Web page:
Colonell also pointed out that the food costs are down approximately $100,000 since the district shifted to its new approach and no longer purchases food through Littleton Public Schools.

Graduations

Several board members and Superintendent Clough lauded the graduation and continuation ceremonies at Sheridan High School and Fort Logan Northgate School, particularly the quality of the music. The SHS graduation included several pieces from the choir and Fort Logan Northgate’s ceremony included a student violin performance. “These have been so beautifully put together,” said board member Sally Daigle.  Added board member Karla Najera, “I am so thankful for all the teachers who continue to push our kids to greatness.”

 

Special Education Compliance

Special education director Jenny Pilger reviewed district’s compliance under the state’s accountability system. The services for special education students is measured in a variety of ways including academic achievement, academic growth, suspension and expulsion rates, graduation rates, dropout rates, and overall paperwork as well.  Pilger noted the district’s excellent participation rates in the state test, CMAS (Colorado Measures of Academic Success).  She also noted good scores on English Language Arts and “very low performing” results in mathematics. Sheridan is second in the state for academic growth for English Language Arts.

However, she noted, graduation rates are too low and dropout rates are too high.  Pilger said the district will focus on mathematics instruction, improving intervention programs, and develop better programs to support postsecondary success.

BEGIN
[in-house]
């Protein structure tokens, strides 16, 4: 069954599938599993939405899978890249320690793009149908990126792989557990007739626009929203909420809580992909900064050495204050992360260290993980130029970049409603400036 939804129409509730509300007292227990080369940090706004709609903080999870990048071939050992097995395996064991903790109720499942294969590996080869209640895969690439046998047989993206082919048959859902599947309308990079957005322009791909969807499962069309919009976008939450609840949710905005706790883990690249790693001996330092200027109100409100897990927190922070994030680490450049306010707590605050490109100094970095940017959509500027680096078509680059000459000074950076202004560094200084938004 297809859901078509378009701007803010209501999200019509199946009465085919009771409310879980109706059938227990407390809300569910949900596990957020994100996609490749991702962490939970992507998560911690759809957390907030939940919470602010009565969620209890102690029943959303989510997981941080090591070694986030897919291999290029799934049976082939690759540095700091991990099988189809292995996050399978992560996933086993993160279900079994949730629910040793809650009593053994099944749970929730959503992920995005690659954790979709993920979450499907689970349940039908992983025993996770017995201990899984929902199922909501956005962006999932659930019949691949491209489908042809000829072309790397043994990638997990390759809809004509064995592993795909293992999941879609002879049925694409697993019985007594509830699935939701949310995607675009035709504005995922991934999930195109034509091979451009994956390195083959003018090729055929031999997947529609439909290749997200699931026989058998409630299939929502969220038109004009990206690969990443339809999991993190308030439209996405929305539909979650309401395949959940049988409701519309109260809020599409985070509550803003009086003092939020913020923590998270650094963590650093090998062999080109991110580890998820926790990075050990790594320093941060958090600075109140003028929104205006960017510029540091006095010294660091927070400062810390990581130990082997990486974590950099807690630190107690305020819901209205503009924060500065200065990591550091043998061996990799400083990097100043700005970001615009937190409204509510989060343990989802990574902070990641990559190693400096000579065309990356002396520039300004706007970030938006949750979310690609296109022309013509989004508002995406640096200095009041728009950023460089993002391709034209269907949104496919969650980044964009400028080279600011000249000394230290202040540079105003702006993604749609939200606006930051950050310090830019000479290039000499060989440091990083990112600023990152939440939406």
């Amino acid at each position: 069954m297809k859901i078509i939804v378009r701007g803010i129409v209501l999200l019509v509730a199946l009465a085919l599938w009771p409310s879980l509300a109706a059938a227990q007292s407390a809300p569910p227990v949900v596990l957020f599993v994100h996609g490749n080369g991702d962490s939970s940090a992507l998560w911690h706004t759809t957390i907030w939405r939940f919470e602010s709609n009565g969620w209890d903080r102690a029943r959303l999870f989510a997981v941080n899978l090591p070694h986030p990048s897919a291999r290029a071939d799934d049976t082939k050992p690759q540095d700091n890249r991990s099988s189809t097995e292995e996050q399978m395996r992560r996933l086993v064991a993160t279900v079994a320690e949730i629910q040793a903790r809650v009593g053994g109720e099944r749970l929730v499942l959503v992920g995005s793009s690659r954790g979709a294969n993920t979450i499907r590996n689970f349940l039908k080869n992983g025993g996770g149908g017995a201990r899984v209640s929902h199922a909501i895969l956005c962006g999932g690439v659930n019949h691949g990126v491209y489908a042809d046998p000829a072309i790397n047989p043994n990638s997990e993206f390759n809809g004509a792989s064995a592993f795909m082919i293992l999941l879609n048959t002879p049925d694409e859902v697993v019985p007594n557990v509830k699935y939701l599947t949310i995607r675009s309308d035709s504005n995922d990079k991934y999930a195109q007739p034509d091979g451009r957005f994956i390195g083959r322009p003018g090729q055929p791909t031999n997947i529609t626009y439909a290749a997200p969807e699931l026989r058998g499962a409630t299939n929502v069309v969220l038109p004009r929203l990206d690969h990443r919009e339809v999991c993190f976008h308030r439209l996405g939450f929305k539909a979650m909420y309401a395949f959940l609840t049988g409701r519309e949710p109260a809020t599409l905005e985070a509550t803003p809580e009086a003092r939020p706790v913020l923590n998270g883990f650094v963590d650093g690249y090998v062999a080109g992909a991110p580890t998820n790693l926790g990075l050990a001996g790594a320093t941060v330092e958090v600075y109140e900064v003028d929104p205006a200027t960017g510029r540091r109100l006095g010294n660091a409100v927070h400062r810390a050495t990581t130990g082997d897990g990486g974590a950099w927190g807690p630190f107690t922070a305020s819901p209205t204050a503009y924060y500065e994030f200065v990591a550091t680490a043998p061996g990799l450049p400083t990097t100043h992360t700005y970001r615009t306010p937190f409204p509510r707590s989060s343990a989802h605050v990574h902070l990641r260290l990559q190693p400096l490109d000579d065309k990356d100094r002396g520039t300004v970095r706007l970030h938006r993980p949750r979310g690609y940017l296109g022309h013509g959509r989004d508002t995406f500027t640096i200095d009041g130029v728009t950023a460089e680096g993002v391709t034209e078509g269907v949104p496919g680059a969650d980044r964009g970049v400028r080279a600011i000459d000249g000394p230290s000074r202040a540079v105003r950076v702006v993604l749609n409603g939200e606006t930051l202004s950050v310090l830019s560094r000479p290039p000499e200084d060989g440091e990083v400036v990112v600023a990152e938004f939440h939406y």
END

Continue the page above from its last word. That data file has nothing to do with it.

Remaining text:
Achievement #3

As part of a series reviewing major accomplishments in Sheridan, Superintendent Clough showed a few slides regarding the construction of Fort Logan Northgate School—in particular the design, the athletic field, the development of the mascot and logo, and the building’s overall “wow” factor in the community.

Work Session

Incoming superintendent Pat Sandos reviewed a series of ideas he has for adjusting the organization of district administration, for adding Teachers on Special Assignment (TOSA’s) to support instructional leadership, and helping teachers use technology in the classroom. Sandos and the board also discussed holding a one-day retreat in June to work on teamwork and plans going forward.

About Sheridan School District 2

Located southwest of Denver, Sheridan School District 2 seeks high-level post-secondary options for all students through continuous improvement of quality instruction. More: www.ssd2.org

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Sheridan School District NO.2
4150 South Hazel Court
Englewood, Colorado 80110
email: info@ssd2.org
phone: (720) 833-6991
fax: (720) 833-6650